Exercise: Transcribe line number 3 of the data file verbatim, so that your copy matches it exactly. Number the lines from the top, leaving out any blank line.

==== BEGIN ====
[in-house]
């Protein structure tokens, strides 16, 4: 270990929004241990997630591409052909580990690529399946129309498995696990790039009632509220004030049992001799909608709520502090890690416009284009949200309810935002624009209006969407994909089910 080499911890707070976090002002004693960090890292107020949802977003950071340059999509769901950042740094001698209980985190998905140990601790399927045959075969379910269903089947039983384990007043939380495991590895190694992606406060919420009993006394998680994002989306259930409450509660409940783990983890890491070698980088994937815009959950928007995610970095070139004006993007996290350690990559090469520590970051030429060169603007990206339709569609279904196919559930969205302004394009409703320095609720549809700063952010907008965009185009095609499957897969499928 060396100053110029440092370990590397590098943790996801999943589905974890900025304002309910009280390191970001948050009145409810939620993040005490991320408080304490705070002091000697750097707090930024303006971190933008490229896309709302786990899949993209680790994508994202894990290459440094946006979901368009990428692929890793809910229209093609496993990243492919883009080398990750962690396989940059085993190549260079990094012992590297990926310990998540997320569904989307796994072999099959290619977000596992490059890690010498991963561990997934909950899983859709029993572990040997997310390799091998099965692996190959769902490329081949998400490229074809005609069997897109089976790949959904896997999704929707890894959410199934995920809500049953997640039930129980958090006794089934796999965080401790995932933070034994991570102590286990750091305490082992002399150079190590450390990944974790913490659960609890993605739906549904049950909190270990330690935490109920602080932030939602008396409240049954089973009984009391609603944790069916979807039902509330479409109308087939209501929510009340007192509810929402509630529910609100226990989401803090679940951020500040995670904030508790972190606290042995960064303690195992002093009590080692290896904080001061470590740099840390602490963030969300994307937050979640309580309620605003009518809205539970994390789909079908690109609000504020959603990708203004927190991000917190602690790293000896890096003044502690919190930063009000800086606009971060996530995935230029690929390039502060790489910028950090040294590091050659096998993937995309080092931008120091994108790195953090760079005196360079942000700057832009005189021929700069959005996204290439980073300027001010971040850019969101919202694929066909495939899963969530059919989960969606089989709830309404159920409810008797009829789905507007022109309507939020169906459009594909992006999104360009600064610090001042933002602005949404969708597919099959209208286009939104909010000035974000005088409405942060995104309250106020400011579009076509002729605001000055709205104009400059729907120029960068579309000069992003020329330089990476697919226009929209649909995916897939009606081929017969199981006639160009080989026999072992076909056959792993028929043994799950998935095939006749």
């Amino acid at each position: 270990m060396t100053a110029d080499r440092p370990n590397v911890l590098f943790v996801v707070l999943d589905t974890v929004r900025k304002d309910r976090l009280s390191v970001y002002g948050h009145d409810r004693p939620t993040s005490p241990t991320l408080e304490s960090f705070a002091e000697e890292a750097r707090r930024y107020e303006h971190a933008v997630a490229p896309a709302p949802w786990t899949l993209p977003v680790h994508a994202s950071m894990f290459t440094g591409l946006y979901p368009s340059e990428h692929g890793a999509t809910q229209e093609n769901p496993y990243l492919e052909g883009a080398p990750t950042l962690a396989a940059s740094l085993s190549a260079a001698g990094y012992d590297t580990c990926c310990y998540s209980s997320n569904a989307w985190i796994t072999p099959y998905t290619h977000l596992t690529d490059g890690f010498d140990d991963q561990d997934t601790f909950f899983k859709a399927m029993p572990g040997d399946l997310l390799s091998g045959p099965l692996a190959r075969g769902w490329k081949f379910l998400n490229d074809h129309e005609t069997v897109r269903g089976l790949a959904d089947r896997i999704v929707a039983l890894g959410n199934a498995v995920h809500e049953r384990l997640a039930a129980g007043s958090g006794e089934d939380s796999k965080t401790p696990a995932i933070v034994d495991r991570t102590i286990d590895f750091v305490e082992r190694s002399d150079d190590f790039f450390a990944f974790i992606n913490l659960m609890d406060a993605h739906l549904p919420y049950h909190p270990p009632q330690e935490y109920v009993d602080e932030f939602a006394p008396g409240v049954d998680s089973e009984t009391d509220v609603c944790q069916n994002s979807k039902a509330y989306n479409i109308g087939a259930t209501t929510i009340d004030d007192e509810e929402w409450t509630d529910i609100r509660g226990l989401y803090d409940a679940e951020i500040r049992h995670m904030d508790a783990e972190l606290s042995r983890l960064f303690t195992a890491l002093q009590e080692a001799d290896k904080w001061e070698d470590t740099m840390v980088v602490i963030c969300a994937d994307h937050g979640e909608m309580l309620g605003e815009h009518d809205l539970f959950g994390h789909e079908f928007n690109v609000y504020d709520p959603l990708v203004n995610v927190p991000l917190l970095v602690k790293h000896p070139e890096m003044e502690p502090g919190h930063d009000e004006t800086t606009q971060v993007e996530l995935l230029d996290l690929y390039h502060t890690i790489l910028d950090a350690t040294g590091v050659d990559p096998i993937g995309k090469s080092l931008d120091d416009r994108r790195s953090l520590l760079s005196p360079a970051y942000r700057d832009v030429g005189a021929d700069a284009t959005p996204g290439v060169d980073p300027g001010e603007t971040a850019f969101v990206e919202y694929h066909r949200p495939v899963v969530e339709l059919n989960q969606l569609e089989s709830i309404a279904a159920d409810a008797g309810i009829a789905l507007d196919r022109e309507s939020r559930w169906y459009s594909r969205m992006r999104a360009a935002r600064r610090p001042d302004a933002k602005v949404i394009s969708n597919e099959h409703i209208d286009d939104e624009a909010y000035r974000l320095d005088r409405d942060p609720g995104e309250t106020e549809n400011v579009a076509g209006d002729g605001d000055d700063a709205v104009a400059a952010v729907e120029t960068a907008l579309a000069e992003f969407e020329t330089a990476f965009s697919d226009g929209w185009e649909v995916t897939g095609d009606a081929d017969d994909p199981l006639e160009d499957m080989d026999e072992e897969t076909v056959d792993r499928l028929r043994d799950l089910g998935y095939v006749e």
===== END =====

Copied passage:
């Amino acid at each position: 270990m060396t100053a110029d080499r440092p370990n590397v911890l590098f943790v996801v707070l999943d589905t974890v929004r900025k304002d309910r976090l009280s390191v970001y002002g948050h009145d409810r004693p939620t993040s005490p241990t991320l408080e304490s960090f705070a002091e000697e890292a750097r707090r930024y107020e303006h971190a933008v997630a490229p896309a709302p949802w786990t899949l993209p977003v680790h994508a994202s950071m894990f290459t440094g591409l946006y979901p368009s340059e990428h692929g890793a999509t809910q229209e093609n769901p496993y990243l492919e052909g883009a080398p990750t950042l962690a396989a940059s740094l085993s190549a260079a001698g990094y012992d590297t580990c990926c310990y998540s209980s997320n569904a989307w985190i796994t072999p099959y998905t290619h977000l596992t690529d490059g890690f010498d140990d991963q561990d997934t601790f909950f899983k859709a399927m029993p572990g040997d399946l997310l390799s091998g045959p099965l692996a190959r075969g769902w490329k081949f379910l998400n490229d074809h129309e005609t069997v897109r269903g089976l790949a959904d089947r896997i999704v929707a039983l890894g959410n199934a498995v995920h809500e049953r384990l997640a039930a129980g007043s958090g006794e089934d939380s796999k965080t401790p696990a995932i933070v034994d495991r991570t102590i286990d590895f750091v305490e082992r190694s002399d150079d190590f790039f450390a990944f974790i992606n913490l659960m609890d406060a993605h739906l549904p919420y049950h909190p270990p009632q330690e935490y109920v009993d602080e932030f939602a006394p008396g409240v049954d998680s089973e009984t009391d509220v609603c944790q069916n994002s979807k039902a509330y989306n479409i109308g087939a259930t209501t929510i009340d004030d007192e509810e929402w409450t509630d529910i609100r509660g226990l989401y803090d409940a679940e951020i500040r049992h995670m904030d508790a783990e972190l606290s042995r983890l960064f303690t195992a890491l002093q009590e080692a001799d290896k904080w001061e070698d470590t740099m840390v980088v602490i963030c969300a994937d994307h937050g979640e909608m309580l309620g605003e815009h009518d809205l539970f959950g994390h789909e079908f928007n690109v609000y504020d709520p959603l990708v203004n995610v927190p991000l917190l970095v602690k790293h000896p070139e890096m003044e502690p502090g919190h930063d009000e004006t800086t606009q971060v993007e996530l995935l230029d996290l690929y390039h502060t890690i790489l910028d950090a350690t040294g590091v050659d990559p096998i993937g995309k090469s080092l931008d120091d416009r994108r790195s953090l520590l760079s005196p360079a970051y942000r700057d832009v030429g005189a021929d700069a284009t959005p996204g290439v060169d980073p300027g001010e603007t971040a850019f969101v990206e919202y694929h066909r949200p495939v899963v969530e339709l059919n989960q969606l569609e089989s709830i309404a279904a159920d409810a008797g309810i009829a789905l507007d196919r022109e309507s939020r559930w169906y459009s594909r969205m992006r999104a360009a935002r600064r610090p001042d302004a933002k602005v949404i394009s969708n597919e099959h409703i209208d286009d939104e624009a909010y000035r974000l320095d005088r409405d942060p609720g995104e309250t106020e549809n400011v579009a076509g209006d002729g605001d000055d700063a709205v104009a400059a952010v729907e120029t960068a907008l579309a000069e992003f969407e020329t330089a990476f965009s697919d226009g929209w185009e649909v995916t897939g095609d009606a081929d017969d994909p199981l006639e160009d499957m080989d026999e072992e897969t076909v056959d792993r499928l028929r043994d799950l089910g998935y095939v006749e």